Todd Frazier launched a 470-foot home run that clanked off the windows of the center-field riverboat in Cincinnati. Jason Kipnis wrapped a 319-footer around the Pesky Pole. They each counted as one homer.
Fifteen teams still haven't hit a walk-off homer.
The Giants, on the other hand, hit an inside-the-park walk-off and an outside-the-park walk-off in the same week. Since it never actually "went" anywhere, Angel Pagan's epic inside-the-park walk-off last Saturday may not have fit all the criteria for Going … Going … Gone. But the other 1,617 home runs hit in the big leagues this season did.
So with the 2013 Home Run Derby a mere 45 days away, let's hand out the first Home Run Awards of the year, with help from the ESPN Home Run Tracker and all of the cool long ball numbers that were safe to round up in one place:
The all-long ball team
Your home run leaders at every position:
1B: Chris Davis (19)
2B: Robinson Cano (14)
SS: Troy Tulowitzki (12)
3B: Miguel Cabrera (15)
LF: Justin Upton (14)
CF: Shin-Soo Choo, Adam Jones, Carlos Gomez, Mike Trout (10)
RF: Jose Bautista, Nelson Cruz (12)
DH: David Ortiz (9)
C: Evan Gattis, J.P. Arencibia (12)
P: Yovani Gallardo, Travis Wood (2)
The zero hero team
Most plate appearances this season without a homer:
The all-masher team
Longest average home run distance in 2013, as computed by the miracle workers at ESPN Home Run Tracker:
1B: Mike Napoli (425.6)
2B: Chase Utley (414.9)
SS: Ian Desmond (412.2)
3B: David Wright (418.1)
LF: Justin Upton (427.4)
CF: Mike Trout (426.3)
RF: Hunter Pence (420.7)
DH: David Ortiz (416.1)
C: J.P. Arencibia (411.3)
P: Clayton Kershaw (414.0)
The all-cheapo team
The five shortest home runs of 2013, according to the ESPN Home Run Tracker:
Six sluggers we need in the Derby
Nobody asked me, but can we get all these guys to go Derby-ing, please?
Mark Trumbo: Who has more raw power than this man (six homers of 420 feet-plus already, including a 475-foot satellite in Oakland)? "Nobody," one scout said. "Huge power."
Bryce Harper: I can't wait for the Nationals to say they don't want him to take part in the Derby because he might hurt his swing. Really? Going face-first into every fence in America is hurting a lot more than just his swing, and they keep telling us they don't have any concerns about that.
Mike Trout: We need Harper. We need Trout, his partner in awesomeness, in this thing, too. All 10 of Trout's home runs this year have traveled more than 400 feet, including a 463-footer off the top of the batter's eye in Kansas City last week. "This guy is like caveman strong," one scout said, laughing.
Justin Upton: I'm still aggravated he didn't get to take his hacks in that Derby in Arizona two years ago. So let's make it right this year, OK? If a guy leads the league in both homers and longest average home run distance, wouldn't that be an excellent reason to let him compete in a Home Run Derby? Just sayin'.
David Wright: Let's circulate this memo right now: We need a Met in the Citi Field edition of this Derby. We don't need another Derby captain getting booed for life because he didn't pick a Met. So the question is: Which Met? I guess there's a case to be made for Lucas Duda or even John Buck. But somebody needs to start politicking Wright today -- or at least first thing in the morning -- to get him to say yes. Yeah, I know all about 2006 (20 bombs pre-Derby, six post-Derby). But he's fifth in the big leagues in average home run distance. It's his team. It's his people. Jinx, schminx.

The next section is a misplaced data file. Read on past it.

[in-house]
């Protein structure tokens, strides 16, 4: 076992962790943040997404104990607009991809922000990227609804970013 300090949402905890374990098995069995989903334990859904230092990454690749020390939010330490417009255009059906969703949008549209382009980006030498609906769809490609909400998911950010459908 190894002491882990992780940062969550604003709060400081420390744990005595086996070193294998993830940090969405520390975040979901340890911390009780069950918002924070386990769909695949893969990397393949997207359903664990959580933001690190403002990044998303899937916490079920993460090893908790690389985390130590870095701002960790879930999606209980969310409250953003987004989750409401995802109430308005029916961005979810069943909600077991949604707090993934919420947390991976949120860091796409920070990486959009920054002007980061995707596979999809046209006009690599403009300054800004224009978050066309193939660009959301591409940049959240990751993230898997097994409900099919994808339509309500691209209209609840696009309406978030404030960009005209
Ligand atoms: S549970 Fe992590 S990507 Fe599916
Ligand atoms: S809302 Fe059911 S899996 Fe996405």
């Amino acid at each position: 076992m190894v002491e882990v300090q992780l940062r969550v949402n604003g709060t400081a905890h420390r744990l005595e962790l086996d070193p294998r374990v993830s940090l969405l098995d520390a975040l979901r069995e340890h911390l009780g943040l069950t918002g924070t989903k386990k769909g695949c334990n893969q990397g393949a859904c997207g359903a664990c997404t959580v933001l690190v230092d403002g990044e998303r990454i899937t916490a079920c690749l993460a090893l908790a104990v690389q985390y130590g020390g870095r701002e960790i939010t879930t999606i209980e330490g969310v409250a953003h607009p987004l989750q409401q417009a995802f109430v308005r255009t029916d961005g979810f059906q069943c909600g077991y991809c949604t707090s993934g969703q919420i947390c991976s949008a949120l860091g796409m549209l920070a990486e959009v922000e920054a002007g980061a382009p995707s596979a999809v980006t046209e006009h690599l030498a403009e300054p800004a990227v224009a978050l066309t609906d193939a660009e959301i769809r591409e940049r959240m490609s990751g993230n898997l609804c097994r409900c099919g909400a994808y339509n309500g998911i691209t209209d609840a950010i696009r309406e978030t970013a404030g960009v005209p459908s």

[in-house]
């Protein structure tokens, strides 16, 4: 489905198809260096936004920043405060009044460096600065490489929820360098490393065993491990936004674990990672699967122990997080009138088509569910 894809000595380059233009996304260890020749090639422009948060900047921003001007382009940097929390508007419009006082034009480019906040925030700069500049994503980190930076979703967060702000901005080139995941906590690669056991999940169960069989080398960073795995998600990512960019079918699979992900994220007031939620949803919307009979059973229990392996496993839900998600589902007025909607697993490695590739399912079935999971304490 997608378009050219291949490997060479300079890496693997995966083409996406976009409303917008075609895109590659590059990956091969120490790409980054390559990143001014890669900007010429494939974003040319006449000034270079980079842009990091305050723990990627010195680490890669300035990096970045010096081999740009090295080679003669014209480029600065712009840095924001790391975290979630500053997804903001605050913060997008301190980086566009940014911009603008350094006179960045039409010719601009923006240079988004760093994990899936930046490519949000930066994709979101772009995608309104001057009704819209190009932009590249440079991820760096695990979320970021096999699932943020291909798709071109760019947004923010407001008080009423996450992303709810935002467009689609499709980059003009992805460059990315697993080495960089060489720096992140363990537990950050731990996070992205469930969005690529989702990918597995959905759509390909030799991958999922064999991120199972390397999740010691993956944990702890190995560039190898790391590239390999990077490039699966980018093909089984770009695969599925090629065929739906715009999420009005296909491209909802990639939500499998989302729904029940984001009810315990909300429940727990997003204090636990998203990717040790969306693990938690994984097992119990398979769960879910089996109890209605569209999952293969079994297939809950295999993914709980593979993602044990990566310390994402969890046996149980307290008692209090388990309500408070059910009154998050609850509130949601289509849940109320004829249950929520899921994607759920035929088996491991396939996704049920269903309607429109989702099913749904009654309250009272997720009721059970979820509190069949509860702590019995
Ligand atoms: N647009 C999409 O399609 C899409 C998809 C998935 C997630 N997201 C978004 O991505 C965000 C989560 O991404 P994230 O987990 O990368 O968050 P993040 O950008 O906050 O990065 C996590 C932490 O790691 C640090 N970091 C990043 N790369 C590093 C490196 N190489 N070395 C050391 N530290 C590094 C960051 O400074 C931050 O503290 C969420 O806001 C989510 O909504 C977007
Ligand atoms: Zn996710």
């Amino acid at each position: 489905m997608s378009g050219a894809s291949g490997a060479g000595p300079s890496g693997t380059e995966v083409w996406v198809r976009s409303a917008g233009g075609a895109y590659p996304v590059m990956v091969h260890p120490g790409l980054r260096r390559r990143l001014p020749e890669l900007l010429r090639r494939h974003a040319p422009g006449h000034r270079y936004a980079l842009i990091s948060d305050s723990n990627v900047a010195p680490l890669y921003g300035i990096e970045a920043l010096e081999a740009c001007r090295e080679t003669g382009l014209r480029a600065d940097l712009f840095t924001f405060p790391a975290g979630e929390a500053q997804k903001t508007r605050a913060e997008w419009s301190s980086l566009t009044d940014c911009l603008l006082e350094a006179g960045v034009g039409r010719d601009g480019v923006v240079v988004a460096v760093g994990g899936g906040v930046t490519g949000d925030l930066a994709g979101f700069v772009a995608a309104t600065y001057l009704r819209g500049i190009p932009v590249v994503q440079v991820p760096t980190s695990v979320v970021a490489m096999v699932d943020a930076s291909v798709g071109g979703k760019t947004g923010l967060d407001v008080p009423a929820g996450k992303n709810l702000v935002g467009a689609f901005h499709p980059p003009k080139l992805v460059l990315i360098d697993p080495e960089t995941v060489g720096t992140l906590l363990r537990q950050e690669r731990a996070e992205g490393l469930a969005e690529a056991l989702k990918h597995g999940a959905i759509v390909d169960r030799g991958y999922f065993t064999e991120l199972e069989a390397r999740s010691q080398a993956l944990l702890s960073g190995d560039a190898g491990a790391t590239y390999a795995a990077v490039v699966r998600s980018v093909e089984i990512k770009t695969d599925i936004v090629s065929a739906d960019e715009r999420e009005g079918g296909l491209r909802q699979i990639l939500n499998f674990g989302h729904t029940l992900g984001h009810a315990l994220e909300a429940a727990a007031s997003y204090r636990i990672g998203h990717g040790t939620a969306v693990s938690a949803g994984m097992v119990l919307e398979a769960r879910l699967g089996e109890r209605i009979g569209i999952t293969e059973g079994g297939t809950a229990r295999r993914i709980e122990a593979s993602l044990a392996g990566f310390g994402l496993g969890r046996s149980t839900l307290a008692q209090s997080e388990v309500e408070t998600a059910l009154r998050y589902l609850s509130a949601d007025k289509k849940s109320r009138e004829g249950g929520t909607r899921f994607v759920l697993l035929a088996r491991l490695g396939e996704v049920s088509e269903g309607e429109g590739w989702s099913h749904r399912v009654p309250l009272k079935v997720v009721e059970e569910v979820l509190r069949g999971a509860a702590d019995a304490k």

Miguel Cabrera: Even I find it hard to believe America's preeminent masher has only swatted away in two Derbies (2006 and 2010). For the sake of the game, for the event and for modern civilization as we know it, there needs to be a place for this man in this Derby. After the 2010 Derby, where he pounded one ball two-thirds of the way up into the right-field seats in Anaheim, I told him I'd never seen a right-handed hitter hit a ball like that. He laughed and said: "You need to come to Detroit and watch me take BP. I hit balls like that every night."
Five unlikely team HR leaders
Two crazy 30-homer seasons in the making
Adam Dunn Division
Nobody skews a stat sheet quite like this man. And -- shockingly -- he's at it again. At this rate, the inimitable White Sox whack-a-mole would finish this season with:
38 HR, 32 singles, .153 average, .388 slugging percentage, 224 K, 84 hits, 62 runs
Which, not surprisingly, would blow away a million records. He'd beat the lowest batting average by a guy with 30 homers by, like, 40 points (current mark: .198 -- by Mark Reynolds). He'd wipe out the record for lowest slugging percentage by a fellow who hit 30 or more by a good 30 points (.417 -- Dave Kingman).
Also at risk: Fewest runs scored by a guy who hit at least 39 homers (74 -- Boog Powell and Matt Williams) … fewest hits in a 39-homer season (87 -- Mark McGwire) … and, last but not least, fewest singles in a season of 39 bombs or more (35 -- McGwire).
Other than that, just another year in the life of Adam Dunn.
Uggla can still hit a long ball. But in all of those other at-bats the Braves second baseman puts up there, he's having, shall we say, an interesting year. And if he keeps it up, he'd put up this funky stat line:
31 HR, 6 doubles, 6 triples, 62 RBIs, 206 K's and a spiffy .186 average.
Wow. Where do we start? Fewest doubles in a 30-homer season? The record is eight, by McGwire. … As many triples as doubles in a 30-homer season? Never been done. By anyone. … Fewest RBIs in a 30-homer season? We're into Rob Deer territory. Deer and Felix Mantilla share that record with 64.
So Dan Uggla is on a journey into the Funkiness Zone. Can he maintain this zany pace? Stay tuned!
Got change for a 20?
As you may have noticed, not all ballparks are created equal. Which means not all baseballs that fly over fences are created equal. So we were wondering: Which guys in this sport have power that plays just about everywhere?
Luckily, thanks to the miracle of ESPN Home Run Tracker, we can tell you. We took every player in the big leagues who has hit a dozen home runs or more this season -- and looked at how many of those big flies would have been a home run in at least 20 of the 30 ballparks in the big leagues. Here's that leaderboard: